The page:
|Publication number||US5975854 A|
|Application number||US 08/853,864|
|Publication date||Nov 2, 1999|
|Filing date||May 9, 1997|
|Priority date||May 9, 1997|
|Publication number||08853864, 853864, US 5975854 A, US 5975854A, US-A-5975854, US5975854 A, US5975854A|
|Inventors||Charles H. Culp, III, Hank E. Millet, Suresh Shivashankar, Birchard M. Taylor|
|Original Assignee||Copeland Corporation|
|Export Citation||BiBTeX, EndNote, RefMan|
|Patent Citations (24), Referenced by (105), Classifications (13), Legal Events (5)|
|External Links: USPTO, USPTO Assignment, Espacenet|
The present invention relates to the control of compressors. More particularly, the present invention relates to a compressor protection module which combines compressor temperature, phase and vibration protection functions in a single module.
Scroll type machines are becoming more and more popular for use as compressors in both refrigeration as well as air conditioning applications due primarily to their capability of extremely efficient operation. Generally, these machines incorporate a pair of intermeshed spiral wraps, one of which is caused to orbit relative to the other so as to define one or more moving chambers which progressively decrease in size as the travel from an outer suction port toward a center discharge port. The means for causing the orbiting of one of the scroll members is in many cases an electrical motor. The electric motor operates to drive the one scroll member via a suitable drive shaft affixed to the motor rotor. In a hermetic compressor, the bottom of the hermetic shell normally contains an oil sump for lubricating and cooling purposes.
Scroll compressors depend upon a number of seals to be created to define the moving or successive chambers. One type of seal which must be created are the seals between opposed flank surfaces of the wraps. These flank seals are created adjacent to the outer suction port and travel radially inward along the flank surface due to the orbiting movement of one scroll with respect to the other scroll. Additionally sealing is required between the end plate of one scroll member and the tip of the wrap of the other scroll member. Because scroll compressors depend upon the seals between flank surfaces of the wraps and the seals between the end plates and opposing wrap tips, suction and discharge valves are generally not required.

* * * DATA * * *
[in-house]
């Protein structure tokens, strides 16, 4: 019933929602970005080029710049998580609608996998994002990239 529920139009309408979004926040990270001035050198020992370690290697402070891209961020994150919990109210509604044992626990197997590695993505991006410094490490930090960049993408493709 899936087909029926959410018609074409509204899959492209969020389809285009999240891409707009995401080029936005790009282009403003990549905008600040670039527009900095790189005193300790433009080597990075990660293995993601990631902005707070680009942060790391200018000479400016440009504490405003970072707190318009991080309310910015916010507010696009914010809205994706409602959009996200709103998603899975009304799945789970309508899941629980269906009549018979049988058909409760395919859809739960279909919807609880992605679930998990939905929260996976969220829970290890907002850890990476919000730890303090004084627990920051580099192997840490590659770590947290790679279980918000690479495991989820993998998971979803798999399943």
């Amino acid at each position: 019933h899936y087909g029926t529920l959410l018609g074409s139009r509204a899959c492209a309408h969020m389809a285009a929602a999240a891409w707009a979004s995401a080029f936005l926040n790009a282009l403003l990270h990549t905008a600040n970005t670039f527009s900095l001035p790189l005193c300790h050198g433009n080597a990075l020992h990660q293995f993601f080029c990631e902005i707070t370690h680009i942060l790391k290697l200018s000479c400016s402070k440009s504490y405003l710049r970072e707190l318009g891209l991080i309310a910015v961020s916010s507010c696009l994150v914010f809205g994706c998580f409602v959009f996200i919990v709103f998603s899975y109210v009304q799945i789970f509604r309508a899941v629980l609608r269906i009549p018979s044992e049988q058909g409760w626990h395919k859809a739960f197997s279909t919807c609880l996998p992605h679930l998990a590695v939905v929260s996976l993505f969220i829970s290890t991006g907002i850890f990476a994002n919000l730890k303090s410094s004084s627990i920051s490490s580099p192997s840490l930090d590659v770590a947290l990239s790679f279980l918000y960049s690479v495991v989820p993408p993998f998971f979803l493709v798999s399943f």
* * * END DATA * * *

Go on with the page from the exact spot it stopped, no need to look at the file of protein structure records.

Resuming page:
While the prior art scroll machines are designed to run trouble free for the life of the scroll machine, it is still necessary to monitor the operation of the compressor and discontinue its operation when specific criteria have been exceeded. Typical operational characteristics which are monitored include the discharge temperature of the compressed refrigerant, the temperature of the motor windings, three-phase reverse rotational protection, three-phase missing phase/single phase protection and an anti-short cycle. The monitoring of these characteristics and the methods and devices for monitoring these characteristics have been the subject of numerous patents.
Recently, it has been found that by monitoring the vibrational characteristics of the scroll machine, it is possible to predict problems with a scroll machine before these problems result in a failure to the entire system. For instance, in a refrigeration or air conditioning system which incorporates numerous scroll machines, the abnormal vibration of one of the scroll machines can result in a fracture of the refrigeration tube associated with that individual scroll machine. The fracture of this tube will result in a total loss of the system refrigerant, possible damage to property, expensive repairs and in some cases could be hazardous. Accordingly, what is needed is a device which is capable of independently monitoring the vibrational characteristics of an individual scroll machine.
The present invention provides the art with a vibration sensing system which is incorporated into a more comprehensive compressor protection module which monitors all of the various operating characteristics of the compressor. The vibration sensing system will open the control circuit and stop compressor operation when the signal from a vibration sensor of the system exceed a preset limit for an accumulated time period.
Other advantages and objects of the present invention will become apparent to those skilled in the art from the subsequent detailed description, appended claims and drawings.
In the drawings which illustrate the best mode presently contemplated for carrying out the present invention:
FIG. 1 is a vertical cross-sectional view through the center of a scroll type refrigeration compressor incorporating the control system in accordance with the present invention;
FIG. 2 is a top plan view of the compressor shown in FIG. 1;
FIG. 3 is a perspective view of the terminal box assembly shown in FIG. 2;
FIG. 4 is a side view of the protection module shown in FIG. 3;
FIG. 5 is a top plan view of the preferred implementation of the vibration sensor incorporated into the protection module shown in FIG. 4;
FIG. 6 is a side cross sectional view of the vibration sensor shown in FIG. 5; and
FIG. 7 is a functional block diagram of the protection module shown in FIG. 3.